"U.S. officials said today that no final decision had been made but diplomats briefed on the matter told the AP that they believe an announcement that North Korea will be tentatively taken off the State Department's list of state sponsors of terrorism is imminent.The North Korea talks may be one of the Bush Administration's last chances at having a positive legacy, so this seems likely.
The delisting depends on North Korea agreeing to a plan to verify an account of its nuclear activity that it submitted over the summer, the diplomats said. North Korea would be put back on the list if it doesn't comply with the plan and abandon nuclear arms, they said.
The diplomats spoke on condition of anonymity ahead of an expected announcement, which would follow meetings last week in Pyongyang between North Korean officials and U.S. envoy Christopher Hill as well as days of intense debate in Washington.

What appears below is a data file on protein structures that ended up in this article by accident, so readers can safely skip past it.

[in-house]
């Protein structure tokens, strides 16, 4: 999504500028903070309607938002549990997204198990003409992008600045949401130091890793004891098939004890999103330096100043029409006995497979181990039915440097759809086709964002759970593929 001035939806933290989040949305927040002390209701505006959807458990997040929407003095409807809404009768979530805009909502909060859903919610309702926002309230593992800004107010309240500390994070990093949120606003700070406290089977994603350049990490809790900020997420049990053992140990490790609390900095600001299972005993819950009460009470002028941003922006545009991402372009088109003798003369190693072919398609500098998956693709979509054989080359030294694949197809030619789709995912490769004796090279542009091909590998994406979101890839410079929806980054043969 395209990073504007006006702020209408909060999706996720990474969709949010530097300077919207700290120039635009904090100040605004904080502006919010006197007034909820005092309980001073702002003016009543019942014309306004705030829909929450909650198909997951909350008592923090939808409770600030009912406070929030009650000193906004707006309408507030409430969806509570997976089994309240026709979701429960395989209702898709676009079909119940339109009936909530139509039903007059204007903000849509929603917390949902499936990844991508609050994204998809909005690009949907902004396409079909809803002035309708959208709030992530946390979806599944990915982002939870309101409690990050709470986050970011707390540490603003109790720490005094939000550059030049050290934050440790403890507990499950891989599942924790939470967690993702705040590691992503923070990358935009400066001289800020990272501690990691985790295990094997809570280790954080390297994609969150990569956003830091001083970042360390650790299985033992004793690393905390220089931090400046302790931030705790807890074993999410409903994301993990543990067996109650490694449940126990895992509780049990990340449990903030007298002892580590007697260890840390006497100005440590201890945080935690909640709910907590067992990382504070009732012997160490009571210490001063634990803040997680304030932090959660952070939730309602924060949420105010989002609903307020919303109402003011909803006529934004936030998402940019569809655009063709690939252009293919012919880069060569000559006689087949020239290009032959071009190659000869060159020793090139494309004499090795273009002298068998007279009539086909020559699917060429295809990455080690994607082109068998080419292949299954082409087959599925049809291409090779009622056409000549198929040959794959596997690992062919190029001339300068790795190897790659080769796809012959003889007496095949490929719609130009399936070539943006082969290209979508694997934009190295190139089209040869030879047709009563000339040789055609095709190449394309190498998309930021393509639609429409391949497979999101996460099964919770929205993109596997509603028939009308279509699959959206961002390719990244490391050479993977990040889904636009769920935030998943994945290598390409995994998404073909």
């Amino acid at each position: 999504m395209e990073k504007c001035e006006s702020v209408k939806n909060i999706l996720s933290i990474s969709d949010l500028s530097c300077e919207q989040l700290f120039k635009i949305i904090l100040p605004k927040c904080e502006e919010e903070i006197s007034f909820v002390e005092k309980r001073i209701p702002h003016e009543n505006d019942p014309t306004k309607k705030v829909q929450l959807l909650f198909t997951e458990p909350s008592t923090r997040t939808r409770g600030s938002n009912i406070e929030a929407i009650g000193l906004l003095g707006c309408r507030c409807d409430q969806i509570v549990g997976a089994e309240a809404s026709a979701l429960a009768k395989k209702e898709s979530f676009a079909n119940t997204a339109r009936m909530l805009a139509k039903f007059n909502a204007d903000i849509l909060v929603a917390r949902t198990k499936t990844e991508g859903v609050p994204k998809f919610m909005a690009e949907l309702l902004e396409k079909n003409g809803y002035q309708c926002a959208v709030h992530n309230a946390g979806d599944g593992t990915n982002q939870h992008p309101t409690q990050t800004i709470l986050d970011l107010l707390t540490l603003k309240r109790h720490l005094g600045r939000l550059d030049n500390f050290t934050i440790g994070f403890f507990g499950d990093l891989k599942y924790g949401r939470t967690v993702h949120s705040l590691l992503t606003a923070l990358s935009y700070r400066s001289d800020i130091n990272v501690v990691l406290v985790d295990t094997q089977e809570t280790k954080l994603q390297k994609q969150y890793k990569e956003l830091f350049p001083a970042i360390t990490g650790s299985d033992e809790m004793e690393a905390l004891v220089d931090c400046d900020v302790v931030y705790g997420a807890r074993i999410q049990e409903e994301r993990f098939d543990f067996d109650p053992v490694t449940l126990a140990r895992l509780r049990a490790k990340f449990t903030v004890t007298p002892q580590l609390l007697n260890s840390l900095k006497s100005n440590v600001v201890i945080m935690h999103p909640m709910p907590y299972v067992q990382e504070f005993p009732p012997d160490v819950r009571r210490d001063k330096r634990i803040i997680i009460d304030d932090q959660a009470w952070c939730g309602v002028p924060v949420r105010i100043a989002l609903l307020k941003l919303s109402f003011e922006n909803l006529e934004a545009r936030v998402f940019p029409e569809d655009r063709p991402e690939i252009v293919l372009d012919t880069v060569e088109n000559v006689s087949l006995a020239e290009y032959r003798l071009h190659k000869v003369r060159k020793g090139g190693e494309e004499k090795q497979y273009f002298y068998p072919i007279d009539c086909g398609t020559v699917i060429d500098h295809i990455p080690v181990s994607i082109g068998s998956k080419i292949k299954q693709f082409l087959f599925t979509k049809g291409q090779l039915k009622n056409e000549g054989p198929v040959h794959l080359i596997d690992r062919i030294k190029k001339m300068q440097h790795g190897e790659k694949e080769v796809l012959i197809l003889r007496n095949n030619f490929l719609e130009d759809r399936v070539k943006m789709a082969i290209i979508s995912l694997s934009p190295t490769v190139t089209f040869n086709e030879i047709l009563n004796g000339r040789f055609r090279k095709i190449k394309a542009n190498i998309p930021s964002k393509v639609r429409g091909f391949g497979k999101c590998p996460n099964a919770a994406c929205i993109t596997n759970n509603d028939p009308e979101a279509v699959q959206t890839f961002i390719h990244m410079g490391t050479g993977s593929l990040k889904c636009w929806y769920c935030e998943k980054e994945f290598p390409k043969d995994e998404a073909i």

UPDATE (Saturday, October 11, 2008):
Yes, the Bush administration did indeed take North Korea off the terrorism list. There was some quid pro quo involved: The removal came after Pyongyang agreed to allow inspectors access to declared nuclear sites. As the LAT reports, conservatives are criticizing the deal because "the agreement left unresolved what happens if inspectors seek access to suspicious sites that the regime has not declared." Republican presidential nominee John McCain said he needed more persuasion that the deal was a good one.
This is a huge move for North Korea, because it allows North Korea access to various money and means that can help its economy. If you're a believer in engagement as a way to get North Korea to change, this is a good thing. If you're convinced that giving North Korea access to more money just prolongs a cruel regime, then this is something you won't be happy about.Sphere: Related Content